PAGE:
So I had a nice discussion about probability distributions concerning ideas. Unfortunately I failed to make a sufficient connection to answer the question.
How would a method of more accurately accounting for the truth of our beliefs counteract the endowment effect?
Normally when considering the probability of alternatives there are two keys parameters: 1.) probability of outcome's occurrence 2.) magnitude of gain or loss given the outcome's occurrence. In this way widely different "projects" become tradeable. For example, I have $100,000. I am proposed an investment opportunity in the stock market with a 5% chance of earning a 100% and a 95% percent chance of earning 0%. The expected payoff for this investment is simply calculated [.05*($100,000*1.0) + .95($100,000*0.0) = $5,000]. One could compare this opportunity with say an investment in alpaca farms. Let's say this opportunity is expected to yield $20,000 during the same time horizon. Although these are wildly different projects, they are tradeable in the sense that they are alternatives.
In the market of ideas, the value of ideas don't appear to be tradeable. Ideas are limited to the topic, within the topic they are tradeable, cross-topic tradeability doesn't hold. So we have millions of topics (could be policy issues, philosophical questions, scientific inquires, etc) and within each topic are alternatives. Each alternative could theoretically have a truth probability. Hence the only value ideas hold are their truth probability. We could conceivably multiply this probability by some measure of the value of the topic in general, which would enable cross topic idea rankings. But that is not the subject of our inquiry. We are concerned with the appropriate level of confidence in our idea's truth concerning a specific topic.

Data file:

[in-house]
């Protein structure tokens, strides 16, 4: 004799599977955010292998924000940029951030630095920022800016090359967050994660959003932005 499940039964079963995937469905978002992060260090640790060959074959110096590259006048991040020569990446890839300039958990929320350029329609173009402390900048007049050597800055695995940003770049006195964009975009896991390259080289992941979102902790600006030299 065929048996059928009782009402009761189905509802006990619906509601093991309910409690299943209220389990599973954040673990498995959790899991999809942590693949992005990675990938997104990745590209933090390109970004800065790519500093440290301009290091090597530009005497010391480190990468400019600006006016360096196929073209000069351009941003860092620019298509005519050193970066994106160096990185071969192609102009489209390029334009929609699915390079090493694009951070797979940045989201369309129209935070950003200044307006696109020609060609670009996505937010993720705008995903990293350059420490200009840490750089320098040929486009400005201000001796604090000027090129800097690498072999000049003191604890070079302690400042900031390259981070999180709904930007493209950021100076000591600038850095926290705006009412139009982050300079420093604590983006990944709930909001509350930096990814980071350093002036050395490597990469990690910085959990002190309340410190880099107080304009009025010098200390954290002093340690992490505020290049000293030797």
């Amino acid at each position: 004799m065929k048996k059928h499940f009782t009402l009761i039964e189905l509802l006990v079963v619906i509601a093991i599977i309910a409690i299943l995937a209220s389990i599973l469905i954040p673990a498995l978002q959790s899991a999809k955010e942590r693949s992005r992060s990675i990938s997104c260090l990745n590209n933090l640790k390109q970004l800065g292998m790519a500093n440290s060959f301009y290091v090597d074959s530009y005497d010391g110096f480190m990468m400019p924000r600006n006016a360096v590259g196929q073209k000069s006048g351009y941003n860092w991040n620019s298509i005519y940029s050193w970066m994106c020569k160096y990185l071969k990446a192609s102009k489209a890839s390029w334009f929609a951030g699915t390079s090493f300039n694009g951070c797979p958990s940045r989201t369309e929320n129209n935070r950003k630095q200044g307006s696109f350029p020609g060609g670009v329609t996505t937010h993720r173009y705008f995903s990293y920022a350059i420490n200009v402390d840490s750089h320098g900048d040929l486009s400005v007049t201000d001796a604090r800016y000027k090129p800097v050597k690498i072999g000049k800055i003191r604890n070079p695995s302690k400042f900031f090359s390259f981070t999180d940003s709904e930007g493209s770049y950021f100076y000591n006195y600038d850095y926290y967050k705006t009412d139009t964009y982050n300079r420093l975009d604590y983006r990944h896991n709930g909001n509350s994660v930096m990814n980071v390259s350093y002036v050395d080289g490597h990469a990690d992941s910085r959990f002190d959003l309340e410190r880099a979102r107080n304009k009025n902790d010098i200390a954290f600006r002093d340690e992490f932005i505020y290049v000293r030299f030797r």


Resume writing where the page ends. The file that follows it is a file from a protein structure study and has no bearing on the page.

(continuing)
Back to the endowment effect. What the endowment effect means in this context is that ideas that are "owned" are given too great of value. Hence, their truth probability is ratcheted up too high. My argument is for a method that more accurately understands truth probabilities. I do not attempt to counterbalance the bias but instead hope to improve the mechanism causing the error.
Often I find myself falling into the trap of discrete thinking towards ideas. Either and ideas is "right" or "wrong." 0% or 100% probability. When in reality nothing is so cut and dry, especially on complex issues. This flaw seems a natural shortcut for the mind and may be behind the endowment effect in ideas. (Although we certainly haven't proven there is such an endowment effect, and given its different features it may deserve a different title.) If we can learn to think probabilistically, instead of in all-or-nothing terms, we may realize greater rationality in the domain of ideas.